What I see in much of the music of the classical repertoire is Inclusive Inside Music—social music intended for communal contemplation on the human condition. It is basically a form of expressive research, and encoded in it is emotional understanding that transcends time and place somewhat in the same way scientific knowledge does.

Music, because of its abstract nature, has the capability to engage our emotions directly in ways that other arts cannot. It is (as previously stated) our fancy-schmancy monkey “howling”—an essential cultural tool for creating group coherence. Of course different individuals have different expressive tastes. And yet, while emotional reactions to reactive responses might vary from person to person or culture to culture, human reactive responses to emotional stimuli are on average quite similar. And because of this, the music of the classical repertoire has been and remains capable of embodying emotional understanding that is broad-based and universal to some degree. It is indeed remarkable that the power of this expression and meaning can connect beyond time and place and continues to do so even now as part of our understanding of who we are as humans.

The classical canon ultimately serves as a talisman that connects us to a collective expressive experience, and, in doing so, helps us imagine our future together. Western classical music certainly isn’t the only talisman of this kind. It is a good and important one, though. For it to remain vital it will need to keep growing.

New England Philharmonic Performs Goodnight Moon at Boston Children’s Museum

On Sunday, November 10, the New England Philharmonic Chamber Players performed Goodnight Moon at the Boston Children’s Museum as part of their Meet the Instruments Chamber Players Series. The piece, inspired by the children’s book by Margret Wise Brown, was commissioned for chamber orchestra by the Andover Chamber Players (Mistral Music) in 1998 and commissioned in an arrangement for string quintet by the New England Philharmonic in 2019.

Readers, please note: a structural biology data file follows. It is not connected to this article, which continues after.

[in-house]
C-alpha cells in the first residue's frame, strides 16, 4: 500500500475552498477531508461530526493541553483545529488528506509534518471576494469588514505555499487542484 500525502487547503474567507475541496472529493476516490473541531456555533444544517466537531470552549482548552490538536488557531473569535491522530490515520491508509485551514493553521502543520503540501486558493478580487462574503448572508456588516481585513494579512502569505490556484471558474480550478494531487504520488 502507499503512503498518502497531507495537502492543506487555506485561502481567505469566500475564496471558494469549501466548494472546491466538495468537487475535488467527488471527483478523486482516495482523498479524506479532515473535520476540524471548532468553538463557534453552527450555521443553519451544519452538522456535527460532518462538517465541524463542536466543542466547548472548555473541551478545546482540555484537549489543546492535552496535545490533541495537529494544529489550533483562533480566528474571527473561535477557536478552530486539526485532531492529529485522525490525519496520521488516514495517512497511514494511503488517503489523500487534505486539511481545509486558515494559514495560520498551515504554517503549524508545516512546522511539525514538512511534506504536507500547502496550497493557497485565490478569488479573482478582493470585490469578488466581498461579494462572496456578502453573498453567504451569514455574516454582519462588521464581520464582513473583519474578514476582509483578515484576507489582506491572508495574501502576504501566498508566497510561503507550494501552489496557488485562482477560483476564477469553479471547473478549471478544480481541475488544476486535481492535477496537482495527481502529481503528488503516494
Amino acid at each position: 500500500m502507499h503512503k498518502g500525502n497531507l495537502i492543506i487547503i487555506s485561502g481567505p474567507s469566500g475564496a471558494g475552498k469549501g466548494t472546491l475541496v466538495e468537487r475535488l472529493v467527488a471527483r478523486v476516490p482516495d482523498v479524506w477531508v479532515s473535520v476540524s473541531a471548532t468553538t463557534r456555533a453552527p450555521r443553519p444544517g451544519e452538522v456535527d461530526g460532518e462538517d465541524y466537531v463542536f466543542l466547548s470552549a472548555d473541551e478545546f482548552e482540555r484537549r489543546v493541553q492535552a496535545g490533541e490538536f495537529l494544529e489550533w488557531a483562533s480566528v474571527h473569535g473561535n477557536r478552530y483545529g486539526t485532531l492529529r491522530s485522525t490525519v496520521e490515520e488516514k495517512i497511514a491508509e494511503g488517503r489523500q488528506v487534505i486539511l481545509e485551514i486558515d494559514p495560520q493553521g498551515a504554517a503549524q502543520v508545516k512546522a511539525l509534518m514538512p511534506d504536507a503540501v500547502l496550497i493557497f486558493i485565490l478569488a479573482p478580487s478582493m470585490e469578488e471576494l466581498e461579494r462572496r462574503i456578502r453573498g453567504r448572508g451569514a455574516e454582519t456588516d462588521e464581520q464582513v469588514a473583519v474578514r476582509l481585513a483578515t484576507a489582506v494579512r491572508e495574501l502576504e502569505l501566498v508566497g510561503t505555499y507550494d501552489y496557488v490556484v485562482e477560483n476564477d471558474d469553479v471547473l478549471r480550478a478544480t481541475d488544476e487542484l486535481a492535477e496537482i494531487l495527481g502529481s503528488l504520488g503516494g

WordSong Celebrates 10 Years with “Tyger Circus”

WordSong, co-founded by composers Howard Frazin and Tom Schnauber, has spent the last 10 years exploring the idea that all listeners have an intuitive musical understanding. The unique concert format presents a collection of new settings of the same poem, usually something well-known to the general public, and performs each piece in tandem with a conversation that has the audience telling musicians and composers what they hear.

On April 26, WordSong celebrated its 10th anniversary with “Tyger Circus,” a concert featuring 18 musical settings of William Blake’s poem “The Tyger,” including Frazin’s 2008 setting. Mezzo-soprano Krista River, baritone Keith Phares, and pianist Linda Osborn performed the songs at First Church Boston.